Transport & Travel
Airports: Townsville is the closest domestic airport to Hinchinbrook, while Cairns is the closest International airport.
Heli-transfers: Hinchinbrook Adventures offers 20 minute helicopter transfers from Townsville Airport to the Hinchinbrook Region. Select our Townsville Heli-Transfers booking.
Driver: we are also offer personal driver transfers or Hinchinbrook Coaches run daily coach transfers from both airports and booking can be made 24 hours in advance. Select our Townsville Private Transfers booking.
Hire cars: are another option available from both airports.
Train: if you’d like to arrive by train, both the Sunlander and Tilt Train travel through Cardwell from Brisbane and pick-ups can be arranged. Cardwell Private Transfers booking.
Visitors to the Hinchinbrook region don’t lack for choice when it comes to accommodation. Options range from family-friendly motels and comfortable caravan parks right through to charming B&Bs and 4-star suites.
Choose a beach front holiday park close to boat ramp access for Hinchinbrook fishing, or for something different, opt for a farm stay in the sugar cane fields. Pub accommodation can be a cost-effective and convenient choice for larger groups. For a more upmarket experience, enjoy a boutique bed and breakfast in a gorgeous tropical setting. For adventurous spirits, there are countless camping spots in stunning locations and Hinchinbrook houseboats and yachts are available for hire.
Hinchinbrook Island and Channel
Hinchinbrook Island is located off the northern coast of Queensland and it is separated from the mainland by the Hinchinbrook channel. Located east of the town of Cardwell and north of Lucinda, it is the largest island on the Great Barrier Reef and it is protected as part of the Great Barrier Reef Marine Park.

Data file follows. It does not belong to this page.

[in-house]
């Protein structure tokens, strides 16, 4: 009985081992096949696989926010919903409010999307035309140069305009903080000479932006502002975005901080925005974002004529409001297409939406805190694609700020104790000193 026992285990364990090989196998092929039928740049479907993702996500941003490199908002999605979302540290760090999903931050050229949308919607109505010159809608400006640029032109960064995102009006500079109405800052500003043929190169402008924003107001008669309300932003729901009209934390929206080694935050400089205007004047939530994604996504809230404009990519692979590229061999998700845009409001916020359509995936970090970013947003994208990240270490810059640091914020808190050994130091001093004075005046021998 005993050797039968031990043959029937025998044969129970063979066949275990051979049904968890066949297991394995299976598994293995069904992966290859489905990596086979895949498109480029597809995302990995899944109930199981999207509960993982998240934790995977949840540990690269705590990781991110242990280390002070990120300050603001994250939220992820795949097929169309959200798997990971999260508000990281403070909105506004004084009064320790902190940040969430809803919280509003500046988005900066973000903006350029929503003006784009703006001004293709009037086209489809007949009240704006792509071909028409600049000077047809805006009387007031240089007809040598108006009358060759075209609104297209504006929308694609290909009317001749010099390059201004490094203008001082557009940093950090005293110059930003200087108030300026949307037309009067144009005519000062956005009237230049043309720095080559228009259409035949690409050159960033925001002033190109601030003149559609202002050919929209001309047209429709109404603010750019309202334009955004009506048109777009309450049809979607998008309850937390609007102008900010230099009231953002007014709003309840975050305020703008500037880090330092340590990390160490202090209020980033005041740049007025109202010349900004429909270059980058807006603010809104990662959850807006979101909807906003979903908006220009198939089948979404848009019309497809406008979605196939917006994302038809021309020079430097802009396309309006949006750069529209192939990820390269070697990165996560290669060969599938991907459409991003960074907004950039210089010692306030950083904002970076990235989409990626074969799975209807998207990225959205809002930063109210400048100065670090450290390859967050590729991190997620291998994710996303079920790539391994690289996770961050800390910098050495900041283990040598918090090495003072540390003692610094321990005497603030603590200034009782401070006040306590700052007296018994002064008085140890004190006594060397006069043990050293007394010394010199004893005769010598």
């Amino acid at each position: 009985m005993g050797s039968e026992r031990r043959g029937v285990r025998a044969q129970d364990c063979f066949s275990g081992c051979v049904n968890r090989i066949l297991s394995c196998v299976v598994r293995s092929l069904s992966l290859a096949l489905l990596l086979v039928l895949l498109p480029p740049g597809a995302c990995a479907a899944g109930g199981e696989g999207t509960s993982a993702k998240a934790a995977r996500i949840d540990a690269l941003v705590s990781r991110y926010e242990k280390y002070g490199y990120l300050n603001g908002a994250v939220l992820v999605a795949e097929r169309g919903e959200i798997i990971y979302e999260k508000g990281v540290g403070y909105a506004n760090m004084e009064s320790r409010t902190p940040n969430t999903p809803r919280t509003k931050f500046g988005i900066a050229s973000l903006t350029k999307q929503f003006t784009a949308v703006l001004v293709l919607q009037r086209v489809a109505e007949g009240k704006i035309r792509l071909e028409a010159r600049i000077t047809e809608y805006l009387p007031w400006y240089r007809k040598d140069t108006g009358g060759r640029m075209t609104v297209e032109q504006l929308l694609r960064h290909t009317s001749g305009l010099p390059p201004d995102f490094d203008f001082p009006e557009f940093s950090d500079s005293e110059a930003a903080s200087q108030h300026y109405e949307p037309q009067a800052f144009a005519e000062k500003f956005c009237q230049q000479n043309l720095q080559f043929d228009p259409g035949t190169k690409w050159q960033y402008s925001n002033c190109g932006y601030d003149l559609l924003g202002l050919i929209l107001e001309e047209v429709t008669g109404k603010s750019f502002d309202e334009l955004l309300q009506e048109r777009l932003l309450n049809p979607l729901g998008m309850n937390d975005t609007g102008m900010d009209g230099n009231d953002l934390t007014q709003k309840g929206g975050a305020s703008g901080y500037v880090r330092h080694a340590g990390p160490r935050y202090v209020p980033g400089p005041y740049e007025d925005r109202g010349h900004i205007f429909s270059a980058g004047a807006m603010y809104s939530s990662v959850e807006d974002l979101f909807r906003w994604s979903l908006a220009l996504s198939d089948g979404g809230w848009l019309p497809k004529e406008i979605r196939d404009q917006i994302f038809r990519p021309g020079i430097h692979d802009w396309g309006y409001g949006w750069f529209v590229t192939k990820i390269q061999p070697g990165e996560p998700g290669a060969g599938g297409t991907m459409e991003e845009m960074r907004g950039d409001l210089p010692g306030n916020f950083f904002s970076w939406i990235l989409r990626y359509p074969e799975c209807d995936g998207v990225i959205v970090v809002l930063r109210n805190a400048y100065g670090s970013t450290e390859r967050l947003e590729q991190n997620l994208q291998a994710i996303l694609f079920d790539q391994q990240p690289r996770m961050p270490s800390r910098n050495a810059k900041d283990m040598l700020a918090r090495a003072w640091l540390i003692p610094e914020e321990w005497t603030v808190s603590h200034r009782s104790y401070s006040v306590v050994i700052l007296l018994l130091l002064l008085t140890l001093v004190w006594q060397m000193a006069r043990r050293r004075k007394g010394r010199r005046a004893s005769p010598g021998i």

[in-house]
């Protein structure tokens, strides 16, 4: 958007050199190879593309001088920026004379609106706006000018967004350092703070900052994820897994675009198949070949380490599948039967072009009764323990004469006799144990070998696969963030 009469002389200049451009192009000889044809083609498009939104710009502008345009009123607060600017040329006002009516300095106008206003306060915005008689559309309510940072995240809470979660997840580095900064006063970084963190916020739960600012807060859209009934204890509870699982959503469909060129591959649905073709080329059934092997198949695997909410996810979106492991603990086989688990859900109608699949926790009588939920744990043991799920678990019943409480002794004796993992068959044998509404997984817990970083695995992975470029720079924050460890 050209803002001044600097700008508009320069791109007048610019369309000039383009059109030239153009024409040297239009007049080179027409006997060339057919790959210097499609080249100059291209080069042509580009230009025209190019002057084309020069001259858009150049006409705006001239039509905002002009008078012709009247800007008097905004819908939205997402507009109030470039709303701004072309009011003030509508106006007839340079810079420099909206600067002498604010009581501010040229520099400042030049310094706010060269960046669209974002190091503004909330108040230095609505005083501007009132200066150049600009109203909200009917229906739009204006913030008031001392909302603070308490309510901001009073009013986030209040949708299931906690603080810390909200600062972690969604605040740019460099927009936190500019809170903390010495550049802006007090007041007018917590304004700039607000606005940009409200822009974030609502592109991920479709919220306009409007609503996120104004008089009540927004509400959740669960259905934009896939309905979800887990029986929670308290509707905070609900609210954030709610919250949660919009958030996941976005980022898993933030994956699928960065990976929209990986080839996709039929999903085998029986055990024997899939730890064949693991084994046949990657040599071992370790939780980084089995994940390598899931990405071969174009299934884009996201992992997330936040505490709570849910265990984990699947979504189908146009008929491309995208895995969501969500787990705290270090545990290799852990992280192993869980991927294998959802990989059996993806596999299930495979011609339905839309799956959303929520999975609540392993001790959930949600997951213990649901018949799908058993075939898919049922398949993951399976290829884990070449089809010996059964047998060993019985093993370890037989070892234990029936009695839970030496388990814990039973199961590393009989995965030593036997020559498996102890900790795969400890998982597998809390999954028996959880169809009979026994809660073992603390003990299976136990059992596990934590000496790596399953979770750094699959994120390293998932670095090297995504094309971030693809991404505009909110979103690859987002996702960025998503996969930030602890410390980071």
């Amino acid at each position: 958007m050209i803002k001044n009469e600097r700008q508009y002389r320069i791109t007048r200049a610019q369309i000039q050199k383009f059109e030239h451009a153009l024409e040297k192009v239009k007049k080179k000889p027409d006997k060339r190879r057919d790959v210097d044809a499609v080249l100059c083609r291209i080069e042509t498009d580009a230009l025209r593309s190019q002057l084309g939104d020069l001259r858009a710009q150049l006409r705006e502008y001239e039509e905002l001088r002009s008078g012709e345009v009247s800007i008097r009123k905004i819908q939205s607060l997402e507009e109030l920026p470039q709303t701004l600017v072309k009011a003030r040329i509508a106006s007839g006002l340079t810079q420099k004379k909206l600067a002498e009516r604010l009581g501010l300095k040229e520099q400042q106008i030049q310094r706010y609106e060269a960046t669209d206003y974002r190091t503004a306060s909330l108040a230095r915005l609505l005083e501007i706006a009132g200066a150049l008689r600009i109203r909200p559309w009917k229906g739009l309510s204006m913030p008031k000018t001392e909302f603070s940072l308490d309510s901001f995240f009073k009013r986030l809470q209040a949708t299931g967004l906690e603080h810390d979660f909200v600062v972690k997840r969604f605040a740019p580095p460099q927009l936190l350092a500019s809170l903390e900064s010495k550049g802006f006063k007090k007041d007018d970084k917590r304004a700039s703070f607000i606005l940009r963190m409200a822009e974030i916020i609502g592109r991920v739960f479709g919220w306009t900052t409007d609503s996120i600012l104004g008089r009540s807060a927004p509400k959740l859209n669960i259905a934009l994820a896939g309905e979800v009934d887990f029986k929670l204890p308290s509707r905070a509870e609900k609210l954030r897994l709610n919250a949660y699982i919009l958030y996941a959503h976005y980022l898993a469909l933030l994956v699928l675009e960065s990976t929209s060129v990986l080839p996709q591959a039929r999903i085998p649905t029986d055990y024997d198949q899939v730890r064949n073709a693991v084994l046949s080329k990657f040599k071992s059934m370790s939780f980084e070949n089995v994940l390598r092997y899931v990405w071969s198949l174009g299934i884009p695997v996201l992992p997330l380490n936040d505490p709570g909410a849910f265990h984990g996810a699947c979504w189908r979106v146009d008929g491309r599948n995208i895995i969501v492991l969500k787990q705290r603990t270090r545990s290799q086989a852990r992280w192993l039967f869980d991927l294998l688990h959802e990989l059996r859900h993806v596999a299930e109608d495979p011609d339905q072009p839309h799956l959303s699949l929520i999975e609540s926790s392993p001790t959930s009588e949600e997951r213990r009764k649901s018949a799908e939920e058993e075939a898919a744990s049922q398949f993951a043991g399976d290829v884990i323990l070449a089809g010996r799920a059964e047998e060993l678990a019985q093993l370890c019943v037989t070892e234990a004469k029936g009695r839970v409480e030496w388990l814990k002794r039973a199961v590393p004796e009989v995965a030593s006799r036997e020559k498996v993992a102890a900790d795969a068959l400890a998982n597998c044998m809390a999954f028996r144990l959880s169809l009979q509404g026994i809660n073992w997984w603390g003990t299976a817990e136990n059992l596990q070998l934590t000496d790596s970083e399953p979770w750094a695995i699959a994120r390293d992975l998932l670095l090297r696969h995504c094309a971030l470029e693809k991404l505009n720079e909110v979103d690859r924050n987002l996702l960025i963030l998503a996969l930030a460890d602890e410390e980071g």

The island is largely untouched and the sheltered Hinchinbrook Channel to the west of the island is lined with mangrove estuaries which provide excellent conditions for Hinchinbrook fishing. At the northern end of the island, Missionary Bay has 50 square kilometres of mangroves along its foreshore, and botanists have identified over 30 unique mangrove species here.
On its eastern coastline, Hinchinbrook Island is characterised by its pristine forests and secluded white beaches. It’s soaring mountain ranges peak at 1121 metres with Mount Bowen. The island is teeming with diverse plant and animal life, including several endangered species. The islands tropical climate is mild in the winter months and hot and humid in the summer season.
Girringun National Park
Girringun National Park is one of Australia’s most impressive natural wonders in the Hinchinbrook Island region. The park, which is located 110 kilometres north of Townsville, covers more than 1500 square kilometres. There are many amazing sights to be seen at Girringun National Park, including Wallaman Falls which towers 268 metres above the rainforest-clad peaks surrounding it.
Plunging off the Seaview Range, it is the highest single-drop waterfall in the country.
Most waterfalls can be accessed by foot or by air with Hinchinbrook Adventures helicopter and fixed wing scenic flights. Blencoe Falls is about 84km north-west of Cardwell; the Dalrymple Gap walking track is about 13km south of Cardwell; Mount Fox is about 75km south-west of Ingham; Princess Hills is about 124km south-east of Mount Garnet; Wallaman Falls is about 51km south-west of Ingham.